MANHATTAN (CN) — Some three years after Sarah Palin sued The New York Times over an editorial about toxic political rhetoric, the paper’s attorney told a federal judge that the former Alaska governor’s hunt for evidence has turned up empty.
“Governor Palin does not have one iota of evidence that the allegations are true," Time attorney Jay Brown told a judge during a Monday afternoon telephone conference.
In June 2017, the Times ran an editorial titled “America’s Lethal Politics” connecting the nation’s pattern of mass shootings to overheated political rhetoric, citing the shooting rampage by Jared Lee Loughner some six years earlier as one example. Loughner’s massacre killed six people and wounded Arizona Congresswoman Gabrielle Giffords, not long after Palin’s political action committee disseminated a map that put crosshairs over Giffords’ electoral district.
Though the Times initially found a “clear” and “direct” connection between Palin and the Loughner shooting, it quickly issued a lengthy correction noting “no such link was established.”
The case turns on editor James Bennet’s intent for inserting these quickly walked-back words.
"Even under your approach, you have to show that [Bennet] either knew or recklessly disregarded that the statements were false and published them anyway," U.S. District Judge Jed Rakoff pressed Palin’s attorney Shane Vogt.
“That's correct, your honor,” Vogt replied.
Palin likely will have a difficult time proving that defamatory intent.
Some two years ago, in a ruling opening with an ode to press freedom, Judge Rakoff dismissed the case.
“Nowhere is political journalism so free, so robust, or perhaps so rowdy as in the United States,” Rakoff wrote in August 2017.
“In the exercise of that freedom, mistakes will be made, some of which will be hurtful to others. Responsible journals will promptly correct their errors; others will not,” the judge continued. “But if political journalism is to achieve its constitutionally endorsed role of challenging the powerful, legal redress by a public figure must be limited to those cases where the public figure has a plausible factual basis for complaining that the mistake was made maliciously, that is, with knowledge it was false or with reckless disregard of its falsity.”
But Palin’s lawsuit did not end there.
Appealing to the Second Circuit, Palin’s legal team cried foul on Judge Rakoff’s unusual fact-gathering hearing before ruling on the Times’ motion to dismiss.
The appellate court ruled that the inquiry was procedurally improper and sent the case to discovery, reviving the lawsuit but leaving the case’s broader ramifications for press freedom for another day.
“Nothing in this opinion should therefore be construed to cast doubt on the First Amendment’s crucial constitutional protections,” the Second Circuit cautioned in its ruling last August. “Indeed, this protection is precisely why Palin’s evidentiary burden at trial — to show by clear and convincing evidence that Bennet acted with actual malice — is high.”
Stretching nearly two hours, this afternoon’s hearing will decide whether Palin has built a case fit for a jury.
The Times argues that Palin failed to produce any evidence contradicting statements from Bennet’s deposition that he acted quickly to correct a mistake or that he even asserted a “direct causal link” between the Palin PAC mailing and Loughner’s shooting.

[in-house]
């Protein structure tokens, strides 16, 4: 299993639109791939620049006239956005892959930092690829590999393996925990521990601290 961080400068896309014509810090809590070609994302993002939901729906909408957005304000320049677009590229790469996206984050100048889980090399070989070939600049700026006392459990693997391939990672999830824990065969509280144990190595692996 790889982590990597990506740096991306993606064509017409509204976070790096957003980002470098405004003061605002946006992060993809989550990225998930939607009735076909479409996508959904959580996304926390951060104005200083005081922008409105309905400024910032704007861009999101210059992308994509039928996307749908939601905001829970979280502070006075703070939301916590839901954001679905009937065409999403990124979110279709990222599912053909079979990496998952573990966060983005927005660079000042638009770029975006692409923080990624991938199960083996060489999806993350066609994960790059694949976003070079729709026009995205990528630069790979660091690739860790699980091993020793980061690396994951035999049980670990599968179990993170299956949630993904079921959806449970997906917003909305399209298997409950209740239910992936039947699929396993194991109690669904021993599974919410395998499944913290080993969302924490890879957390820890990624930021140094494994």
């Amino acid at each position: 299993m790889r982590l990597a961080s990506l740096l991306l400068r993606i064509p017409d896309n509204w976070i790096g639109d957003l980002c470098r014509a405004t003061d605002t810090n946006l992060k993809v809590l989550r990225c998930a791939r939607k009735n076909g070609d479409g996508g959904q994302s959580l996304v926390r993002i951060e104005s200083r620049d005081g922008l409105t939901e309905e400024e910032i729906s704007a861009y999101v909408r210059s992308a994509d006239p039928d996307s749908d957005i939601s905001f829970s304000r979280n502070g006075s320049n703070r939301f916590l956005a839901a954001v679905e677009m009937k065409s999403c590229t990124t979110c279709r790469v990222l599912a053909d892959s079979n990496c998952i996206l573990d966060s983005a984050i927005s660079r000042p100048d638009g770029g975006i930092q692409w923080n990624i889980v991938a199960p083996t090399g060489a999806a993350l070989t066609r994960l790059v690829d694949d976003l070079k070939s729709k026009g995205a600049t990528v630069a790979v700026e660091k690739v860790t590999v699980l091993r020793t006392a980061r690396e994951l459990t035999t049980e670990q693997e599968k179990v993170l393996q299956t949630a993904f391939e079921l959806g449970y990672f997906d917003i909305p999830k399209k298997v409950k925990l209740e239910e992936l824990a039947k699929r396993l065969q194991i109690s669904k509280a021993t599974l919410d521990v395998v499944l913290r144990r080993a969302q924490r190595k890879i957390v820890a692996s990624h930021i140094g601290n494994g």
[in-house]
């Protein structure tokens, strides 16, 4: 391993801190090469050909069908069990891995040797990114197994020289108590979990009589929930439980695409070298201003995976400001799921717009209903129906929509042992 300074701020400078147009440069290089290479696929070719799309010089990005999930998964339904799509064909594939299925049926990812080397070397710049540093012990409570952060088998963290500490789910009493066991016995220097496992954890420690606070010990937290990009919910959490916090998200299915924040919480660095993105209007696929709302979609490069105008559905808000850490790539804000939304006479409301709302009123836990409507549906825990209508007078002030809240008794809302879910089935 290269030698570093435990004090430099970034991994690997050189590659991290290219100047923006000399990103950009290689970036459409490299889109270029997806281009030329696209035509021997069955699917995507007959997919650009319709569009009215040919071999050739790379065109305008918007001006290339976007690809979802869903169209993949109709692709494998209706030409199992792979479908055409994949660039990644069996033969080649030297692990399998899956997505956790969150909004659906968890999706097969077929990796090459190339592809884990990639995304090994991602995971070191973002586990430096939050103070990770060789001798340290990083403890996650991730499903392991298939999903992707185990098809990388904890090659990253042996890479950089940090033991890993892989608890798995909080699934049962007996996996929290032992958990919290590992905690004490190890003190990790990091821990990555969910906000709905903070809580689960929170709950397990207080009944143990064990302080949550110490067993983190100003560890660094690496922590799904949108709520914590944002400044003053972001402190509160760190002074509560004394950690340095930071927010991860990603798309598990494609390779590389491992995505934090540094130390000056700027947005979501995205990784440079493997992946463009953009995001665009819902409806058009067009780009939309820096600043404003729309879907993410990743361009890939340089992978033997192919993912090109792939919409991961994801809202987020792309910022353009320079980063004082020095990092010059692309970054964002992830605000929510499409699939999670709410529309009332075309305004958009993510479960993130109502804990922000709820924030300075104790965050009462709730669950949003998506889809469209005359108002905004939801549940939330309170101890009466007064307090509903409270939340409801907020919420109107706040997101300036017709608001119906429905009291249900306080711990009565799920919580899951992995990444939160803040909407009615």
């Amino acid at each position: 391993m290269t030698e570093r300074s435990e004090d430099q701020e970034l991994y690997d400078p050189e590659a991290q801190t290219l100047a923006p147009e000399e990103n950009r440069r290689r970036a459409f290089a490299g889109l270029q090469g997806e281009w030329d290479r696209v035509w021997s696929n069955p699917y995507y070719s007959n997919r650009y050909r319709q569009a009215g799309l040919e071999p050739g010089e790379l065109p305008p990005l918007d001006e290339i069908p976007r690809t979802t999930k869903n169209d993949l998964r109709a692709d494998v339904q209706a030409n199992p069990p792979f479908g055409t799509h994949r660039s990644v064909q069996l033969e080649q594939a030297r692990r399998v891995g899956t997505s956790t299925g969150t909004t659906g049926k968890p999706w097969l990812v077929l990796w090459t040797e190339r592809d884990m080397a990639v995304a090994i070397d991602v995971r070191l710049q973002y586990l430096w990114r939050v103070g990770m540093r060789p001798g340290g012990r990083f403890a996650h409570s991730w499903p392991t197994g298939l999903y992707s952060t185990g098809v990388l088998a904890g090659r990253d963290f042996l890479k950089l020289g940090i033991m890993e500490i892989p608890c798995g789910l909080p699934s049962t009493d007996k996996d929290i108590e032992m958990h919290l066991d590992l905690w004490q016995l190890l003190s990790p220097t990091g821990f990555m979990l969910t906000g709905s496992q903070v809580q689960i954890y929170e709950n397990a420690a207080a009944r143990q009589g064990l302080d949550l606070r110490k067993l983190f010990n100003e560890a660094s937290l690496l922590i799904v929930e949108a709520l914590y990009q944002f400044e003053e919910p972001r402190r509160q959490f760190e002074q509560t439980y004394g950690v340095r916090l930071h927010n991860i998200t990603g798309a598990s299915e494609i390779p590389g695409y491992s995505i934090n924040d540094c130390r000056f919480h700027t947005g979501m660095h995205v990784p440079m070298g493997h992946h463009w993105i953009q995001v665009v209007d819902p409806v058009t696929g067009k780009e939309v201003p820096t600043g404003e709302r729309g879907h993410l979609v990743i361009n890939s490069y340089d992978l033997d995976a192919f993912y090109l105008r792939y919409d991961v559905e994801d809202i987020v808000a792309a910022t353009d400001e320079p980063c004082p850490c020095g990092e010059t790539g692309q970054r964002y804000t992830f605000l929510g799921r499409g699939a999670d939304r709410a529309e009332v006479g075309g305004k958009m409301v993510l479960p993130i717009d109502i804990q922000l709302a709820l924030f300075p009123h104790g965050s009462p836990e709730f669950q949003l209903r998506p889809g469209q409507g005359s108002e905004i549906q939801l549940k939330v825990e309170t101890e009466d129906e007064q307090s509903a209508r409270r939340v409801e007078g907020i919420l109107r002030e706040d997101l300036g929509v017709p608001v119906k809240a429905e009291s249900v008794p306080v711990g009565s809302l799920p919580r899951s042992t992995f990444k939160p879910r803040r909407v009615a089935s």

Published immediately after the shooting of Louisiana Republican Congressman Steve Scalise, the editorial was reviewing allegations of political incitement in general.
“It's not to say that violence in either case was caused by the political rhetoric,” Brown, the Times attorney, emphasized.
Palin claims Bennet’s deposition shows he knew that he used “strong words” that could have been read that way — and also knew that implication was false.
"A jury can find that he had a predetermined narrative that he wanted to get in here, and he did it,” Vogt told the judge.
Palin claims that motive was to balance criticism of a Democrat with one against a Republican. The social media profile of James Hodgkinson, the sniper who shot Scalise, suggested he was supporter of former presidential candidate Bernie Sanders.
“It was political score-keeping,” the attorney added.
There was no evidence suggesting that the Vermont senator’s rhetoric had any link to Hodgkinson opening fire at a congressional baseball practice.
“Neither one of them has any basis in fact,” Vogt said, referring to the criticism of Sanders and Palin in the wake of both shootings.
While denying any political motives at play, the Times argued that First Amendment would shield the paper even if Palin's allegation were true.
In support of that proposition, Brown cited Rakoff’s own words nearly three years ago.
"If such political opposition counted as evidence of actual malice, the protections imposed by Sullivan and its progeny would swiftly become a nullity," Brown quoted Rakoff writing in 2017, invoking the watershed Supreme Court ruling New York Times Co. v. Sullivan.
Like most court proceedings during the coronavirus pandemic, today's oral arguments took place via a telephone conference interrupted by an odd technical glitch. The Times counsel was briefly knocked off the line midway through his arguments to the sound of loud feedback. Rakoff drolly blamed the snafu on "Chairman Putin," a joke that drew laughter from the attorneys.
The proceedings continued without a hitch as the Times counsel got back on the line.
After hours of argument, Rakoff promptly ended the proceedings to physically attend another proceeding inside a Southern District of New York courthouse. He promised to rule on the motion for summary judgment by Aug. 10.
If the Times loses its motion, a federal jury will have the case on Aug. 24, two weeks later.
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